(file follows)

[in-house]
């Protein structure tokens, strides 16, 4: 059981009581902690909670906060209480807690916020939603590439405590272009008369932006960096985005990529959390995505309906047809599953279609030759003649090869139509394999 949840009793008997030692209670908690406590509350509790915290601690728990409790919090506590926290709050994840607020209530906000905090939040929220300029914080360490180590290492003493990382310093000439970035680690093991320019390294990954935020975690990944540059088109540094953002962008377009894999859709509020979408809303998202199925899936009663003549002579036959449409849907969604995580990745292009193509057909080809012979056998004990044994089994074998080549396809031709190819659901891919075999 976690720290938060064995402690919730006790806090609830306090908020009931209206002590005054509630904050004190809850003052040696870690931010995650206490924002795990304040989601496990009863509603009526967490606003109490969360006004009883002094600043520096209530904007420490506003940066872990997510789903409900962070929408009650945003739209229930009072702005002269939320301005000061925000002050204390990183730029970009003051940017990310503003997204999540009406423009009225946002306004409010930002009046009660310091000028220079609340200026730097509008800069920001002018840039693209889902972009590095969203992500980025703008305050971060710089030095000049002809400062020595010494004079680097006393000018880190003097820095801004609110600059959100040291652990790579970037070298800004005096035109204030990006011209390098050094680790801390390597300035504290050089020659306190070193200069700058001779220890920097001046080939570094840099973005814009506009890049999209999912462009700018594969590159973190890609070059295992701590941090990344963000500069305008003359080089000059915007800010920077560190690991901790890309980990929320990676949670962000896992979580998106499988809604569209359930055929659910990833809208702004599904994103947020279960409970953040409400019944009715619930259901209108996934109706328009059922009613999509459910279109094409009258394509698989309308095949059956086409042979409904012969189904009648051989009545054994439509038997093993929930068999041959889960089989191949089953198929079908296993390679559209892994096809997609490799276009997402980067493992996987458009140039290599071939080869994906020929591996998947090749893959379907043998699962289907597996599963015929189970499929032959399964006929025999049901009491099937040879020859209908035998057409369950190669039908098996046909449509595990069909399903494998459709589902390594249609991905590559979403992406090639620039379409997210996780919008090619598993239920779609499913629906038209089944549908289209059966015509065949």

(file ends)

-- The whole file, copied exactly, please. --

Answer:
[in-house]
């Protein structure tokens, strides 16, 4: 059981009581902690909670906060209480807690916020939603590439405590272009008369932006960096985005990529959390995505309906047809599953279609030759003649090869139509394999 949840009793008997030692209670908690406590509350509790915290601690728990409790919090506590926290709050994840607020209530906000905090939040929220300029914080360490180590290492003493990382310093000439970035680690093991320019390294990954935020975690990944540059088109540094953002962008377009894999859709509020979408809303998202199925899936009663003549002579036959449409849907969604995580990745292009193509057909080809012979056998004990044994089994074998080549396809031709190819659901891919075999 976690720290938060064995402690919730006790806090609830306090908020009931209206002590005054509630904050004190809850003052040696870690931010995650206490924002795990304040989601496990009863509603009526967490606003109490969360006004009883002094600043520096209530904007420490506003940066872990997510789903409900962070929408009650945003739209229930009072702005002269939320301005000061925000002050204390990183730029970009003051940017990310503003997204999540009406423009009225946002306004409010930002009046009660310091000028220079609340200026730097509008800069920001002018840039693209889902972009590095969203992500980025703008305050971060710089030095000049002809400062020595010494004079680097006393000018880190003097820095801004609110600059959100040291652990790579970037070298800004005096035109204030990006011209390098050094680790801390390597300035504290050089020659306190070193200069700058001779220890920097001046080939570094840099973005814009506009890049999209999912462009700018594969590159973190890609070059295992701590941090990344963000500069305008003359080089000059915007800010920077560190690991901790890309980990929320990676949670962000896992979580998106499988809604569209359930055929659910990833809208702004599904994103947020279960409970953040409400019944009715619930259901209108996934109706328009059922009613999509459910279109094409009258394509698989309308095949059956086409042979409904012969189904009648051989009545054994439509038997093993929930068999041959889960089989191949089953198929079908296993390679559209892994096809997609490799276009997402980067493992996987458009140039290599071939080869994906020929591996998947090749893959379907043998699962289907597996599963015929189970499929032959399964006929025999049901009491099937040879020859209908035998057409369950190669039908098996046909449509595990069909399903494998459709589902390594249609991905590559979403992406090639620039379409997210996780919008090619598993239920779609499913629906038209089944549908289209059966015509065949």